• ‘Multiple streams of data are characteristic of applications which execute multiple threads and processes in parallel.’
      • ‘It solves the performance problem by executing all requests as threads in one process, or in a load-balanced system, in one process per server in the cluster.’
      • ‘The dual-core processors that can process several computational threads at the same time very often push us towards this working algorithm.’
      • ‘All processes are considered threads by the operating system.’
      • ‘A processor equipped with thread-level parallelism can execute completely separate threads of code.’
  • 3A helical ridge on the outside of a screw, bolt, etc. or on the inside of a cylindrical hole, to allow two parts to be screwed together.

    • ‘Standards for threads and bolt sizes were only a part of the problem, however.’
    • ‘She took a standard coffee pot and put a perforated cylinder - similar to a sieve - in the middle, into which she put a plunger on a screw thread.’
    • ‘A gouge auger is similar, but instead of a screw thread there is a sharp-ended tube with a slot cut in the side.’
    • ‘Cadmium plating or the use of anti-galling paints are effective in preventing seizure of bolt threads.’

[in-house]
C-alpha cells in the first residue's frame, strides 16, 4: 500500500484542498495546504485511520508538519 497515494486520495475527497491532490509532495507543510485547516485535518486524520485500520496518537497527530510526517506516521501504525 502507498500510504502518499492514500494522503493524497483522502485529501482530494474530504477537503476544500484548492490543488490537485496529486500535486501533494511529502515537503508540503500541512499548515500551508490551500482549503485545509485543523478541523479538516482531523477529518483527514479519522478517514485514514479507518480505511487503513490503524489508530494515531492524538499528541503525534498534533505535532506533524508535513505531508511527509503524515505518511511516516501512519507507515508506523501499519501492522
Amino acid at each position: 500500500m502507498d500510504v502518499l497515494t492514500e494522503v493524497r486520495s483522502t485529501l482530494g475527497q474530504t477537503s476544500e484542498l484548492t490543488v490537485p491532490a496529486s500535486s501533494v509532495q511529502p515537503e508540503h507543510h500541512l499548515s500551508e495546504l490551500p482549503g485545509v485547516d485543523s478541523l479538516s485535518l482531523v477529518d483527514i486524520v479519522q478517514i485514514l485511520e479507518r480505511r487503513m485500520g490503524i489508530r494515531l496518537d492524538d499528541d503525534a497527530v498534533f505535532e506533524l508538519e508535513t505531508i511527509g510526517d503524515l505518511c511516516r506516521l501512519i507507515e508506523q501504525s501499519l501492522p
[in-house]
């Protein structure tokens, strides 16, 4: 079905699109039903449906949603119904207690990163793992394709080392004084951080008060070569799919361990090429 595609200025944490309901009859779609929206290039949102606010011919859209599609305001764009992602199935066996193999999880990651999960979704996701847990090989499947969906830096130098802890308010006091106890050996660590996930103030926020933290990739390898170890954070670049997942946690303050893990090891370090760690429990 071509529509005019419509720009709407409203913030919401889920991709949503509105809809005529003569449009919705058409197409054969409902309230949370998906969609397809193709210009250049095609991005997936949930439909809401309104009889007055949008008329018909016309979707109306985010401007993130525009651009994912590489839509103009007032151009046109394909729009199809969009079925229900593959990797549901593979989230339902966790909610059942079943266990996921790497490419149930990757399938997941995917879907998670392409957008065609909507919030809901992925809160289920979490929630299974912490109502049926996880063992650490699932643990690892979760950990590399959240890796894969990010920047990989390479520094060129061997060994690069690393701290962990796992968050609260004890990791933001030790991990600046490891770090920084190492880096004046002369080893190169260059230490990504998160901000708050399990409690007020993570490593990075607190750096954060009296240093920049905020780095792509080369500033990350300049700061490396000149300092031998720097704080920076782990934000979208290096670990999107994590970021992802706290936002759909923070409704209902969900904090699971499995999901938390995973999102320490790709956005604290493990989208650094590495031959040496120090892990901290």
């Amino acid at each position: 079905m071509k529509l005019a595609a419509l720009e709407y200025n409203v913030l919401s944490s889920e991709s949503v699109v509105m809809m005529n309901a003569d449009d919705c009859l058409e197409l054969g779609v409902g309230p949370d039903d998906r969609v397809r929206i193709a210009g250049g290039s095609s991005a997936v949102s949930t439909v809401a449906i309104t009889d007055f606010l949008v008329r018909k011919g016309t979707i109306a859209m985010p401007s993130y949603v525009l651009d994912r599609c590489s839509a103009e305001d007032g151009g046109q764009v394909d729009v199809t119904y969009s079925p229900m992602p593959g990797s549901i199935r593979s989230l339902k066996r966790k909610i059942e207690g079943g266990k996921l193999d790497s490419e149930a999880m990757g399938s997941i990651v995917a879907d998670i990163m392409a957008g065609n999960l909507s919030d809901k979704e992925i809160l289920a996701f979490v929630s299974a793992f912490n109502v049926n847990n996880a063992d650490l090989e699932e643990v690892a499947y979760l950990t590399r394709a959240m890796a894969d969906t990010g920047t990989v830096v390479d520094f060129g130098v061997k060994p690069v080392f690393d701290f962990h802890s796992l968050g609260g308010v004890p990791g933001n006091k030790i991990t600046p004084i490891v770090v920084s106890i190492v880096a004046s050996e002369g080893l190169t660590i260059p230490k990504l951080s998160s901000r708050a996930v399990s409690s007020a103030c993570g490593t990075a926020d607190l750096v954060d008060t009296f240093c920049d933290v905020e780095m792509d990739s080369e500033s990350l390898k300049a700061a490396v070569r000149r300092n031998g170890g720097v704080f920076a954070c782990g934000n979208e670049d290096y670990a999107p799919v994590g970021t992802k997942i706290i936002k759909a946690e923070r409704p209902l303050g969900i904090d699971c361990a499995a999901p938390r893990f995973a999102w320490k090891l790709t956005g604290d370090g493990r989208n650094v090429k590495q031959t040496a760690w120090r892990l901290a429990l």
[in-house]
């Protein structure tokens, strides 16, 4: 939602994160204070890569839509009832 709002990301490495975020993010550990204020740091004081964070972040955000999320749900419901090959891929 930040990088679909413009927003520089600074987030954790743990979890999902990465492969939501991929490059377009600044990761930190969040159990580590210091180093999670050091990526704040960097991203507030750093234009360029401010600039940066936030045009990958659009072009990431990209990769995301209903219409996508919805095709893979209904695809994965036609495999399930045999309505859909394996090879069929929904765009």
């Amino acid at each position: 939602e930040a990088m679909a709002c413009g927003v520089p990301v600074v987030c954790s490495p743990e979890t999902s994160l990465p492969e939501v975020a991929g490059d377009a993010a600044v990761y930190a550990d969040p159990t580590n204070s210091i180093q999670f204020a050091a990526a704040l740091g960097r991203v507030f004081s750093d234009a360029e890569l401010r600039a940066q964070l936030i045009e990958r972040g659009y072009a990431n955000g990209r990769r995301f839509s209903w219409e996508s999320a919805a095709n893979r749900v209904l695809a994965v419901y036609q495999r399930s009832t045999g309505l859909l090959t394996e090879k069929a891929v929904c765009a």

• ‘This can be done either by putting a screw thread of the correct pitch on the barrel's axle or, more often, by shifting a lever.’
  • 4threadsNorth American informal Clothes.

    ‘his fine threads and fashionable specs’
    • ‘Anybody have a place to get cool threads on the net?’
    • ‘Whether you're at the office or the coolest club in town, you'll need the threads to make you the man of the winter hour.’
    • ‘Whether you pile your clothes on your chair or hang up any shirt on any hanger, these tips will help your favorite threads last.’
    • ‘The thing is, you can purchase all the brand-name items you like, but if you roll in and out of bed at the start and end of the day, then no one will really notice your stylish threads.’
    • ‘Wear it with jeans and your other trendy threads.’
    • ‘When it comes to shopping for vintage threads, the place to do it is online.’
    • ‘I know you're looking forward to showing off your newest spring threads at the office and on weekends, but the right jacket can take your look to a whole new level.’